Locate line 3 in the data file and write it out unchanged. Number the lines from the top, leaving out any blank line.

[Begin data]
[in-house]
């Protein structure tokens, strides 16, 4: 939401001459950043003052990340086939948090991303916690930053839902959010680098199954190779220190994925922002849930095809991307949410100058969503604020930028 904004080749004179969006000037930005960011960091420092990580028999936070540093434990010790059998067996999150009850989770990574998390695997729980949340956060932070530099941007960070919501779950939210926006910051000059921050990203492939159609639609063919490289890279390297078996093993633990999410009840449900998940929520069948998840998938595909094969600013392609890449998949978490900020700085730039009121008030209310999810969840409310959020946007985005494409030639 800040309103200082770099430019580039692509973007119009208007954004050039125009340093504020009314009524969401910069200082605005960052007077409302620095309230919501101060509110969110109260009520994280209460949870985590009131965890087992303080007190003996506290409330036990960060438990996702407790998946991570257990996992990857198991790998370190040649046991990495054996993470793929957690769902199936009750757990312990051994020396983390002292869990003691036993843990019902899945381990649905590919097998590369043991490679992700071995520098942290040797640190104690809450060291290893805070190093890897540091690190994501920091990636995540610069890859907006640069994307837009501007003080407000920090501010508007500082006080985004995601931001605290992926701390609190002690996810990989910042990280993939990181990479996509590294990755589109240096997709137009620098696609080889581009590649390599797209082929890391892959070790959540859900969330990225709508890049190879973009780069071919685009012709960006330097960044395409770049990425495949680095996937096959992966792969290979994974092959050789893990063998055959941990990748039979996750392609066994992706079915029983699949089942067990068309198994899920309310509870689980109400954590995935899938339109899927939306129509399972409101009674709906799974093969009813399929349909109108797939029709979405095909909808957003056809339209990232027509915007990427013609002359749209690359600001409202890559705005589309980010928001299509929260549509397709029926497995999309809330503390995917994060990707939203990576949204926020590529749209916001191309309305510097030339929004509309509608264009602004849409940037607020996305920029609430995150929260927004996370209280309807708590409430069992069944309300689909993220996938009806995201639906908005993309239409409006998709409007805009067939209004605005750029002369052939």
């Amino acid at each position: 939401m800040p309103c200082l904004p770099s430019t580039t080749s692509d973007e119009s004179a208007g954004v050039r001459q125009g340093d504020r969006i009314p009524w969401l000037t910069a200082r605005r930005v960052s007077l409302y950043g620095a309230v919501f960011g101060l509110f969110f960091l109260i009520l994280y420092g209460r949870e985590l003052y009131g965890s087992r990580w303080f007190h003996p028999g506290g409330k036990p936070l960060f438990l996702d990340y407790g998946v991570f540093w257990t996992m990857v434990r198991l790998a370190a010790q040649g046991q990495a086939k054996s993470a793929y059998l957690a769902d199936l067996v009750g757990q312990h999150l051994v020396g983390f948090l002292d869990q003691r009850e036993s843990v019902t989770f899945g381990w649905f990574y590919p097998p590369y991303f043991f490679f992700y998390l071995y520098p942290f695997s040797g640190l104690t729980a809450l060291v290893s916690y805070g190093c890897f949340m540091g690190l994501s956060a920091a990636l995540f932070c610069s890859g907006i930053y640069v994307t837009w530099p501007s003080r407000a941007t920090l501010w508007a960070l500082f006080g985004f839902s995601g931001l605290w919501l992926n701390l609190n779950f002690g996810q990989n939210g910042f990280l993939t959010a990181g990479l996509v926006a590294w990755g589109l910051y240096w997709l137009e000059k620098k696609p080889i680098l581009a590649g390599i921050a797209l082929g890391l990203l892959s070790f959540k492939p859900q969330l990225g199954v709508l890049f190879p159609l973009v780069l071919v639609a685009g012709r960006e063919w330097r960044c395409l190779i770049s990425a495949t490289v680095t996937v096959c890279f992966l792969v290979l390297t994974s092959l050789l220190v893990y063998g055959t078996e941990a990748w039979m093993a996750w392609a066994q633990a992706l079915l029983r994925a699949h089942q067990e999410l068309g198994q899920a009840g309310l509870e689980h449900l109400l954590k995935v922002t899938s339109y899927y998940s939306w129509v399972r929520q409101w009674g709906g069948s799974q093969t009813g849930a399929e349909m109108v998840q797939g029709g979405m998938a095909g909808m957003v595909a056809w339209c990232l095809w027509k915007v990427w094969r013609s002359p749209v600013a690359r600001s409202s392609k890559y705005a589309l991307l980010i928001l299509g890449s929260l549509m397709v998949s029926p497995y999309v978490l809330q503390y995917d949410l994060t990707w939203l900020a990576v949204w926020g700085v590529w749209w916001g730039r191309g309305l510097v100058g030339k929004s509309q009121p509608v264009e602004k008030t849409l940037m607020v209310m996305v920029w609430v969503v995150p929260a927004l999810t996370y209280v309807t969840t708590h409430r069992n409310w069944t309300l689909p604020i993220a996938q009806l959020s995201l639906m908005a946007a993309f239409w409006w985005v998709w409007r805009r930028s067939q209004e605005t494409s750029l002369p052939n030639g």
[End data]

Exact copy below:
């Amino acid at each position: 939401m800040p309103c200082l904004p770099s430019t580039t080749s692509d973007e119009s004179a208007g954004v050039r001459q125009g340093d504020r969006i009314p009524w969401l000037t910069a200082r605005r930005v960052s007077l409302y950043g620095a309230v919501f960011g101060l509110f969110f960091l109260i009520l994280y420092g209460r949870e985590l003052y009131g965890s087992r990580w303080f007190h003996p028999g506290g409330k036990p936070l960060f438990l996702d990340y407790g998946v991570f540093w257990t996992m990857v434990r198991l790998a370190a010790q040649g046991q990495a086939k054996s993470a793929y059998l957690a769902d199936l067996v009750g757990q312990h999150l051994v020396g983390f948090l002292d869990q003691r009850e036993s843990v019902t989770f899945g381990w649905f990574y590919p097998p590369y991303f043991f490679f992700y998390l071995y520098p942290f695997s040797g640190l104690t729980a809450l060291v290893s916690y805070g190093c890897f949340m540091g690190l994501s956060a920091a990636l995540f932070c610069s890859g907006i930053y640069v994307t837009w530099p501007s003080r407000a941007t920090l501010w508007a960070l500082f006080g985004f839902s995601g931001l605290w919501l992926n701390l609190n779950f002690g996810q990989n939210g910042f990280l993939t959010a990181g990479l996509v926006a590294w990755g589109l910051y240096w997709l137009e000059k620098k696609p080889i680098l581009a590649g390599i921050a797209l082929g890391l990203l892959s070790f959540k492939p859900q969330l990225g199954v709508l890049f190879p159609l973009v780069l071919v639609a685009g012709r960006e063919w330097r960044c395409l190779i770049s990425a495949t490289v680095t996937v096959c890279f992966l792969v290979l390297t994974s092959l050789l220190v893990y063998g055959t078996e941990a990748w039979m093993a996750w392609a066994q633990a992706l079915l029983r994925a699949h089942q067990e999410l068309g198994q899920a009840g309310l509870e689980h449900l109400l954590k995935v922002t899938s339109y899927y998940s939306w129509v399972r929520q409101w009674g709906g069948s799974q093969t009813g849930a399929e349909m109108v998840q797939g029709g979405m998938a095909g909808m957003v595909a056809w339209c990232l095809w027509k915007v990427w094969r013609s002359p749209v600013a690359r600001s409202s392609k890559y705005a589309l991307l980010i928001l299509g890449s929260l549509m397709v998949s029926p497995y999309v978490l809330q503390y995917d949410l994060t990707w939203l900020a990576v949204w926020g700085v590529w749209w916001g730039r191309g309305l510097v100058g030339k929004s509309q009121p509608v264009e602004k008030t849409l940037m607020v209310m996305v920029w609430v969503v995150p929260a927004l999810t996370y209280v309807t969840t708590h409430r069992n409310w069944t309300l689909p604020i993220a996938q009806l959020s995201l639906m908005a946007a993309f239409w409006w985005v998709w409007r805009r930028s067939q209004e605005t494409s750029l002369p052939n030639g």